• Feed your child home-cooked food and keep them well hydrated. Give plenty of liquids and give a soft and light diet. One may give vitamin C, zinc to boost overall health and immunity
  • Other nutritional supplements like syrup multivitamin, Vitamin C, vitamin D, calcium can be given as per their doctor’s advice.

Be watchful for danger signs and if any of these signs are present, seek urgent medical advice at your nearest hospital.

  • Indrawing of chest
  • Grunting sounds
  • The child looks pale or blue
  • Peripheries feel cold
  • Sunken eyeballs and dry mouth
  • Not passed urine for more than 3- 4 hours (for children less than 5 years of age)
  • Refusing to feed
  • Looks drowsy or lethargic
  • Abnormal body movement
  • Severe diarrhea, vomiting or abdominal pain.

What is the best way to wash hands properly?

Step 1: Wet hands with running water

Step 2: Apply enough soap to cover wet hands

Step 3: Scrub all surfaces of the hands – including back of hands, between fingers and under nails – for at least 20 seconds

Step 4: Rinse thoroughly with running water

Step 5: Dry hands with a clean cloth or single-use towel

Wash your hands often, especially before eating; after blowing your nose, coughing, or sneezing; and going to the bathroom.

If soap and water are not readily available, use an alcohol-based hand sanitizer with at least 60% alcohol. Always wash hands with soap and water, if hands are visibly dirty.

What precautions should I take for my family if we travel?

Anyone planning a trip overseas should always check the travel advisory for their destination country for any restrictions on entry, quarantine requirements on entry, or other relevant travel advice.

In addition to taking standard travel precautions, and in order to avoid being quarantined or denied re-entry into your home country, you are also advised to check the latest COVID-19 update on the International Air Transport Association website, which includes a list of countries and restriction measures.

While traveling, all parents should follow standard hygiene measures for themselves and their children: Wash hands frequently or use an alcohol-based sanitizer with at least 60 per cent alcohol, practice good respiratory hygiene (cover your mouth and nose with your bent elbow or tissue when you cough or sneeze and immediately dispose of the used tissue) and avoid close contact with anyone who is coughing or sneezing.

In addition, it is recommended that parents always carry a hand sanitizer, pack of disposable tissues, and disinfecting wipes.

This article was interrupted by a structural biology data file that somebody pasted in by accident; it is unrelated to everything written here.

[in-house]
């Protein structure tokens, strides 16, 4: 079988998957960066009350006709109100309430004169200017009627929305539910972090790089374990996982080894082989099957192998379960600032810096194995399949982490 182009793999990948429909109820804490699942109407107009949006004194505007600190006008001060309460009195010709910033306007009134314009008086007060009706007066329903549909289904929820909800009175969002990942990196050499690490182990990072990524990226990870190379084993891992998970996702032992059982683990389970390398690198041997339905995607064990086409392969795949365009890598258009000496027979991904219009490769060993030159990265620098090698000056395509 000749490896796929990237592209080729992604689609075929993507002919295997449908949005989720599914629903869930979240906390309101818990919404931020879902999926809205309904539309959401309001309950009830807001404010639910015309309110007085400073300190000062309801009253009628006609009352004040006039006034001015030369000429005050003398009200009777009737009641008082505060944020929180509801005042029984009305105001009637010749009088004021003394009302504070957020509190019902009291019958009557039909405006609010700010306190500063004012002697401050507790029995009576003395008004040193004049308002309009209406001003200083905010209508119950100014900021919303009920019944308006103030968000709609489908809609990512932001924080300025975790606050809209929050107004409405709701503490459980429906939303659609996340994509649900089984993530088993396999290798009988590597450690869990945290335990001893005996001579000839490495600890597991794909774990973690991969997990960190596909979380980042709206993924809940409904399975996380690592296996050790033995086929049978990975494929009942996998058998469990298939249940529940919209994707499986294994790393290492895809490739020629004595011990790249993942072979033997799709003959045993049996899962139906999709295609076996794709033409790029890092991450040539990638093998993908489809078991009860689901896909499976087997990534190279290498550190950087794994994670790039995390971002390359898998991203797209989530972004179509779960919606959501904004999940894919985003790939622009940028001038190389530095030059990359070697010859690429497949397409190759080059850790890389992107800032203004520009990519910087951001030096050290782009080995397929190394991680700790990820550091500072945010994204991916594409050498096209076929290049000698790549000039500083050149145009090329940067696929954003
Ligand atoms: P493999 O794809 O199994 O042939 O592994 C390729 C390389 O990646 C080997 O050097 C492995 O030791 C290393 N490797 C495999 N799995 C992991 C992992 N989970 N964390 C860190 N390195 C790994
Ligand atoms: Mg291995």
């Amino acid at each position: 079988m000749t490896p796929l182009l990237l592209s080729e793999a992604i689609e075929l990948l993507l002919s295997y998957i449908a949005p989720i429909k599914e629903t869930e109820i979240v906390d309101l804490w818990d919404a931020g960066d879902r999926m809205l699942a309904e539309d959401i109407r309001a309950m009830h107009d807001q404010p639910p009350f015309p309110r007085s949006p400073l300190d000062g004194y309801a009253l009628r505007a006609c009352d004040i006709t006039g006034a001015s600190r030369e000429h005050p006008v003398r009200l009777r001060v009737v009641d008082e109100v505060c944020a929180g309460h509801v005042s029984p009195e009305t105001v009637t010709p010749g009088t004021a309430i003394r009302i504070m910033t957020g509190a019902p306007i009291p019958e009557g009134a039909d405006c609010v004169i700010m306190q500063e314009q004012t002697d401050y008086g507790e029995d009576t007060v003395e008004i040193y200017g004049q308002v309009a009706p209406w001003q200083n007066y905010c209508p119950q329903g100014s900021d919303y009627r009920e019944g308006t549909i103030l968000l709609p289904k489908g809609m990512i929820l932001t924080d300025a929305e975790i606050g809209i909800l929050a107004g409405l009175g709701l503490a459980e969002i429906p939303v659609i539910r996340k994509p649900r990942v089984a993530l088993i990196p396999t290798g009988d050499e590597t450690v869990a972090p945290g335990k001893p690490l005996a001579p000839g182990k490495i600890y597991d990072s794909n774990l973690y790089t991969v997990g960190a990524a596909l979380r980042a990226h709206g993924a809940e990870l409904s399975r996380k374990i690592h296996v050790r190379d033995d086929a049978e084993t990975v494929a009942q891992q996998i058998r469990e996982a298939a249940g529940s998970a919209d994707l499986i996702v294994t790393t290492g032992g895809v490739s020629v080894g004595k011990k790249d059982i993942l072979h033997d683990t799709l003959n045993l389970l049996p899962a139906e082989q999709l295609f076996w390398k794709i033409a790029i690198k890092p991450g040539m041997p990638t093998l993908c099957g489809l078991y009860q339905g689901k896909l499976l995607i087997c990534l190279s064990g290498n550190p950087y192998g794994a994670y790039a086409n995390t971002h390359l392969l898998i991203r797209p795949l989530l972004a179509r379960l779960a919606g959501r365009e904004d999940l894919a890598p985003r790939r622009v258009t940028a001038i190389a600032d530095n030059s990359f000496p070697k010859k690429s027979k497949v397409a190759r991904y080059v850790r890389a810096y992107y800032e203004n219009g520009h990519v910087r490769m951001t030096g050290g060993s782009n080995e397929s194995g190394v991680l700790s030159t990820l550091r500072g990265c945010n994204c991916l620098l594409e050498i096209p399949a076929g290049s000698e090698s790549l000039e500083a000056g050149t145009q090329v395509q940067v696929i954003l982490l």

Additional recommendations include: Clean your seat, armrest, touchscreen, etc. with a disinfecting wipe once inside an aircraft or other vehicle. Also use a disinfecting wipe to clean key surfaces, doorknobs, remote controls, etc at the hotel or other accommodation where you and your children are staying.

Can pregnant women pass coronavirus to unborn children?

At this time, there is not enough evidence to determine whether the virus is transmitted from a mother to her baby during pregnancy, or the potential impact this may have on the baby. This is currently being investigated. Pregnant women should continue to follow appropriate precautions to protect themselves from exposure to the virus, and seek medical care early, if experiencing symptoms, such as fever, cough or difficulty breathing.

Is it safe for a mother to breastfeed if she is infected with coronavirus?

All mothers in affected and at-risk areas who have symptoms of fever, cough or difficulty breathing, should seek medical care early, and follow instructions from a health care provider.

Considering the benefits of breastfeeding and the insignificant role of breastmilk in the transmission of other respiratory viruses, the mother can continue breastfeeding, while applying all the necessary precautions.

For symptomatic mothers well enough to breastfeed, this includes wearing a mask when near a child (including during feeding), washing hands before and after contact with the child (including feeding), and cleaning/disinfecting contaminated surfaces – as should be done in all cases where anyone with confirmed or suspected COVID-19 interacts with others, including children.

If a mother is too ill, she should be encouraged to express milk and give it to the child via a clean cup and/or spoon – all while following the same infection prevention methods.

Source: UNICEF